In this light law, like rights, is a mechanism through which those harmed/marginalised demand recognition of that harm/marginalisation. It is thus a forum in which attempts to marginalise alterity can be contested. It is thus far from being an engine of homogenisation – rather it is an engine of agonism and difference. Think about the way in which at present various claims are launched that demand difference be heard: whether it is the rights of prisoners; the rights of the unborn (as you mention); or the rights of minorities. Of course some laws can be used to defend privilege (libel in the UK) or protect property, but even these laws can be used to advance claims for the recognition of alterity (e.g., think of the libel claimant who uses the court to demand that a newspaper story about them is not seen as an uncontested truth).

Now, to turn to matters philosophical…firstly, I would note that I think you have misunderstood my comments regarding humanity. I was not arguing for ‘broadening or modifying’ the concept (i.e., keeping its original sense but also adding others). Rather I was arguing that the sense in which this term is usually used (by anthropocentric accounts) misunderstands what it is to be human. I do not want to extend that imperfect understanding. I want to rewrite it. The resultant concept may argue for the inclusion of materiality in what it is to ‘be human’ but it will be a very specific understanding nonetheless.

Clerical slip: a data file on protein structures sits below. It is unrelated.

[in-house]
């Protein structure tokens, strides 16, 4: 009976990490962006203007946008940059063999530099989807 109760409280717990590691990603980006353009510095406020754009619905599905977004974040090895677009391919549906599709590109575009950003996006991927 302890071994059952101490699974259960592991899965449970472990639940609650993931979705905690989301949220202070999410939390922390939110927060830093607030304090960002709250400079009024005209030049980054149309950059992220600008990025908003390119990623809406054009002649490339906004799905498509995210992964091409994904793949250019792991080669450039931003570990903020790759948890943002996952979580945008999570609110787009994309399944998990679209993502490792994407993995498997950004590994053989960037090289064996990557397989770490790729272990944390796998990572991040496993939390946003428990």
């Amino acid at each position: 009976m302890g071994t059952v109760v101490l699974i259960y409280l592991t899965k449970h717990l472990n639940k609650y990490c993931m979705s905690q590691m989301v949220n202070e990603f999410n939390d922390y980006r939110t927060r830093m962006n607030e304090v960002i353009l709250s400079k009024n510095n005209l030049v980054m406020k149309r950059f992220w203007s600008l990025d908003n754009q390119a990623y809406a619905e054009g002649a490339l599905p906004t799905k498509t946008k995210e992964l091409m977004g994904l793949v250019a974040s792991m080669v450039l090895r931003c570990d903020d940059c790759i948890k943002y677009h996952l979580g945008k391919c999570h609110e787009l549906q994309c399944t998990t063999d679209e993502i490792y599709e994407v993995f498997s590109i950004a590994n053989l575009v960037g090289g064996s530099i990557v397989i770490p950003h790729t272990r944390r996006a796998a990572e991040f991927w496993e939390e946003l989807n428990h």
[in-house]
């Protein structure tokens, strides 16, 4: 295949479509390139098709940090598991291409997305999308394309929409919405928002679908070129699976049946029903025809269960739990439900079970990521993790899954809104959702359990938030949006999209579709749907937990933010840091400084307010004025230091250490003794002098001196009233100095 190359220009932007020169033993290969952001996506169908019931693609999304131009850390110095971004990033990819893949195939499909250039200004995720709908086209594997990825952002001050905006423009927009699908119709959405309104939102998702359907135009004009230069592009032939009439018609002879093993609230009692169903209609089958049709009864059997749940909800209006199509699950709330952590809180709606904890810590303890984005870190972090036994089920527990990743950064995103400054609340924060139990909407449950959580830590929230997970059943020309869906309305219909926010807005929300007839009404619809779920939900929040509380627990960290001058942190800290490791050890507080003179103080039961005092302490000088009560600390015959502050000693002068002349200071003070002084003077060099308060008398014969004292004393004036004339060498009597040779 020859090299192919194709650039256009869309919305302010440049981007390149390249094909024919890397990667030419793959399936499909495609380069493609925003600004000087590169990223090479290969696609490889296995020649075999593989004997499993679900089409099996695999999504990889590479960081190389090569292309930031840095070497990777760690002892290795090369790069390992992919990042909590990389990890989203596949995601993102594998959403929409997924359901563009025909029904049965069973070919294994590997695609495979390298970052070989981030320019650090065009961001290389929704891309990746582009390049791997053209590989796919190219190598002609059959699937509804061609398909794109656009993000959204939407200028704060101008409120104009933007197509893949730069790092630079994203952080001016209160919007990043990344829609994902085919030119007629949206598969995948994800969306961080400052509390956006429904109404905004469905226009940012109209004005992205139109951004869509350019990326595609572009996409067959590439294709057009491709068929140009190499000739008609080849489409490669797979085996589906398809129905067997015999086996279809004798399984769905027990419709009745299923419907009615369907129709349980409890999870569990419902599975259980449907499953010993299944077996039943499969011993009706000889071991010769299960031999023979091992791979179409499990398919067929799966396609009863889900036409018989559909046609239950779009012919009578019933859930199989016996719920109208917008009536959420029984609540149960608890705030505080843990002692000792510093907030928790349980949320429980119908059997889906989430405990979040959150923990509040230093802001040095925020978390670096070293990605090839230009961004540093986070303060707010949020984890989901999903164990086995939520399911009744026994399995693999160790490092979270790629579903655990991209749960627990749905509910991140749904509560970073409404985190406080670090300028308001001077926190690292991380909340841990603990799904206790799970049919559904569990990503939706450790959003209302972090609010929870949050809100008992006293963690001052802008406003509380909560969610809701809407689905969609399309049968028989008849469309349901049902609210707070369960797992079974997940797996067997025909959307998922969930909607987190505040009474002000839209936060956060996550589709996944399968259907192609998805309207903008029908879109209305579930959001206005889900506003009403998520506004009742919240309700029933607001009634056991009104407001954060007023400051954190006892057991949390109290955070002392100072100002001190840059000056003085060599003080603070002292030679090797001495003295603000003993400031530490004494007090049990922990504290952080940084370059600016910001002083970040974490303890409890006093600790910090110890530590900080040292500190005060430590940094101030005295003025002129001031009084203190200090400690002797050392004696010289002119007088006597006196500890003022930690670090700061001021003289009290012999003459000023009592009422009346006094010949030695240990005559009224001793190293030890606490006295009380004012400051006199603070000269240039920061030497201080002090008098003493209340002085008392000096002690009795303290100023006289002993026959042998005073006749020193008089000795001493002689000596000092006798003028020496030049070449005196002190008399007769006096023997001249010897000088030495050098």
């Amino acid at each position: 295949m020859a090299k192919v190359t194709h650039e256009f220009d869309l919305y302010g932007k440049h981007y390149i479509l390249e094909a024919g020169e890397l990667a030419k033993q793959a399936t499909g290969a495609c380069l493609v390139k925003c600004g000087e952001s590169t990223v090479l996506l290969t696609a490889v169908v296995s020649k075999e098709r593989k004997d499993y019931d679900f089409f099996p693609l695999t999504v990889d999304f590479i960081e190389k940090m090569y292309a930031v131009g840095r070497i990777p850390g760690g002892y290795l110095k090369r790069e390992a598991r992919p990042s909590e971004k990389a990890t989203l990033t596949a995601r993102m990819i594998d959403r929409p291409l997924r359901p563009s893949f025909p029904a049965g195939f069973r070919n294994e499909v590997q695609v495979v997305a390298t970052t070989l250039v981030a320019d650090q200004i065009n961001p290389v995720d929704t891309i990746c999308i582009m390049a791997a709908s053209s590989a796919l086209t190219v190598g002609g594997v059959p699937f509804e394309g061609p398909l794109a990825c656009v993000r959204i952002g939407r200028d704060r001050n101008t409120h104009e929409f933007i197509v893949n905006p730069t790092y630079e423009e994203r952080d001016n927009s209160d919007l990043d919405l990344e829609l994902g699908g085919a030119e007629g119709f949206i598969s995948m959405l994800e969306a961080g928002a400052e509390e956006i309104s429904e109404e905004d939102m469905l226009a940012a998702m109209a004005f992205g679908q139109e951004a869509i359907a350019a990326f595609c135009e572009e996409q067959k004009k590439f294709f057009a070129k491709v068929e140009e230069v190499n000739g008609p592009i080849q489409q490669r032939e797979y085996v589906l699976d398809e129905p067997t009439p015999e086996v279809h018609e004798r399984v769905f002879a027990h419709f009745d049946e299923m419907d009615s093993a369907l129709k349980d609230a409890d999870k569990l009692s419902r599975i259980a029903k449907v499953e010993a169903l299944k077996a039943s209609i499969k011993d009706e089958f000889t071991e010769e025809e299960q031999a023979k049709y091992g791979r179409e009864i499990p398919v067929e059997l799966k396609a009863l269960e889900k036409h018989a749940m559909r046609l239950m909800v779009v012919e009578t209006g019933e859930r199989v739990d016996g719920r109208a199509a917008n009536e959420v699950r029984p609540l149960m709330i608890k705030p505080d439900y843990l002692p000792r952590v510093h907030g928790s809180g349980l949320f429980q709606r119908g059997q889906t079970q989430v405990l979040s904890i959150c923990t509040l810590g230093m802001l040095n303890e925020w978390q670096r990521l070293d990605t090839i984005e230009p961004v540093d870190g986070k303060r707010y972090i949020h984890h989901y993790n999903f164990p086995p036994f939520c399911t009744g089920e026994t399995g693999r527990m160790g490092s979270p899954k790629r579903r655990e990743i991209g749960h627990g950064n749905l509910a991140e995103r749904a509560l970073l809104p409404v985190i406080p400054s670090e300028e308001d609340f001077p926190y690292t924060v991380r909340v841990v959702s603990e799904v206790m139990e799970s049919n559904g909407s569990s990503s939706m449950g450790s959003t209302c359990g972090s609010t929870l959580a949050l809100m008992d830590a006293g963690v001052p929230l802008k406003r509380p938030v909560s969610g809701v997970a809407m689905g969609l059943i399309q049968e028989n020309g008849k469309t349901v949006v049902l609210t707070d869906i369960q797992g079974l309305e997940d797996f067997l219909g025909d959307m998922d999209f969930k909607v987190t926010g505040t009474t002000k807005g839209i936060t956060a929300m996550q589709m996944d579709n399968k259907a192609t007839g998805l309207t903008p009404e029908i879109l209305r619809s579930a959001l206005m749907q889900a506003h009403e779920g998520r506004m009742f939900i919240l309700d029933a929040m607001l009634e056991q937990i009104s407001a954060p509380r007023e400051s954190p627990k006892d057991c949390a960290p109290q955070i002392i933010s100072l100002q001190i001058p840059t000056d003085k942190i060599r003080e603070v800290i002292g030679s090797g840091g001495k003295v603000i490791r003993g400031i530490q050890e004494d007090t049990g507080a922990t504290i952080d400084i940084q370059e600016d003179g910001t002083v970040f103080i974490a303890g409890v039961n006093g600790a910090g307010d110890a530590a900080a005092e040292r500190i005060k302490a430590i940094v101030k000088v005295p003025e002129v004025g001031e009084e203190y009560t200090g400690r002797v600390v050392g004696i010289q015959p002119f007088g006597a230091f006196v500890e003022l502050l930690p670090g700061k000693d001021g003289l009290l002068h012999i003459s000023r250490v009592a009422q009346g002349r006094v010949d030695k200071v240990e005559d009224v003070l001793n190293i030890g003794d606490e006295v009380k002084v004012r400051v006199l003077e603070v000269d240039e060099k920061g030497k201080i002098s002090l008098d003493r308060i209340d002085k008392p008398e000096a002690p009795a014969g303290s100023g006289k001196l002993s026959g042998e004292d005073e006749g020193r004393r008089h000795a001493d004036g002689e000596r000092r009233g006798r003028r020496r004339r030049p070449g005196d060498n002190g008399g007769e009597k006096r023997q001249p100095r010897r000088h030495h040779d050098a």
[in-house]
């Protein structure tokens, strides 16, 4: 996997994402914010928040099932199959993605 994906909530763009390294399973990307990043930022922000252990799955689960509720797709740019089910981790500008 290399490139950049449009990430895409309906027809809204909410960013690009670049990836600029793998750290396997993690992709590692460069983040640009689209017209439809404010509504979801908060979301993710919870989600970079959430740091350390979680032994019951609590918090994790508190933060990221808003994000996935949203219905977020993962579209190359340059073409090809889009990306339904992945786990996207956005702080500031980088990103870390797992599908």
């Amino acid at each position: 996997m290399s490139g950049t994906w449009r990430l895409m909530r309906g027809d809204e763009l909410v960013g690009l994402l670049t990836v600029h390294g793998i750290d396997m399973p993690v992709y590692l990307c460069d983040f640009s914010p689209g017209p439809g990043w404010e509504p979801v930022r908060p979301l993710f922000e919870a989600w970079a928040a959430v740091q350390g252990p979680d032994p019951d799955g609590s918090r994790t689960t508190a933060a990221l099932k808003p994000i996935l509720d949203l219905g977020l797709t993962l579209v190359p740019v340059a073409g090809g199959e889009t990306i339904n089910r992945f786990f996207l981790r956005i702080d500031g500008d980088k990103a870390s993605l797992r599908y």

Secondly, and more importantly, you ontological question deserves a response. In Chapter 4 of my book (pages 87-89), I tackle precisely the issue you are referring to. Here I note that

Heterogeneity is…the existential condition at the core of [Jean-Luc] Nancy’s philosophical schema [and thus my own]. Named in this way, however, heterogeneity takes on the contradictory appearance of a singular existential condition.